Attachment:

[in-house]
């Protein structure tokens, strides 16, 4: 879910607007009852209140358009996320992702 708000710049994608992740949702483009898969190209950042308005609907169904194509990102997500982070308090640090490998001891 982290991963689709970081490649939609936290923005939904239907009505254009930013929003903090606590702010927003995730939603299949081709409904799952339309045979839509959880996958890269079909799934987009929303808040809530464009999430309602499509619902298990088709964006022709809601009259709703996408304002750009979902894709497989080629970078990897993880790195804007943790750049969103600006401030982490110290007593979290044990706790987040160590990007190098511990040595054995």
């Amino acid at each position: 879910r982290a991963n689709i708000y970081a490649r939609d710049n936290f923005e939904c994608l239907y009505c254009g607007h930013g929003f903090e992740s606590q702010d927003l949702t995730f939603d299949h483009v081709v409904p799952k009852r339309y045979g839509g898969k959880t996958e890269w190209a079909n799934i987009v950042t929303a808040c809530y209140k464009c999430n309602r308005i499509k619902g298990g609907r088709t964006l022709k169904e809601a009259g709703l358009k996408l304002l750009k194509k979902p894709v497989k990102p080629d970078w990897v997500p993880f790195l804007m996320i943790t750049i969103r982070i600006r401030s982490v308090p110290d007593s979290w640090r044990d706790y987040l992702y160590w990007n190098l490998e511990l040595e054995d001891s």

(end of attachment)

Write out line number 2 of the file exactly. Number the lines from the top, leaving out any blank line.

């Protein structure tokens, strides 16, 4: 879910607007009852209140358009996320992702 708000710049994608992740949702483009898969190209950042308005609907169904194509990102997500982070308090640090490998001891 982290991963689709970081490649939609936290923005939904239907009505254009930013929003903090606590702010927003995730939603299949081709409904799952339309045979839509959880996958890269079909799934987009929303808040809530464009999430309602499509619902298990088709964006022709809601009259709703996408304002750009979902894709497989080629970078990897993880790195804007943790750049969103600006401030982490110290007593979290044990706790987040160590990007190098511990040595054995």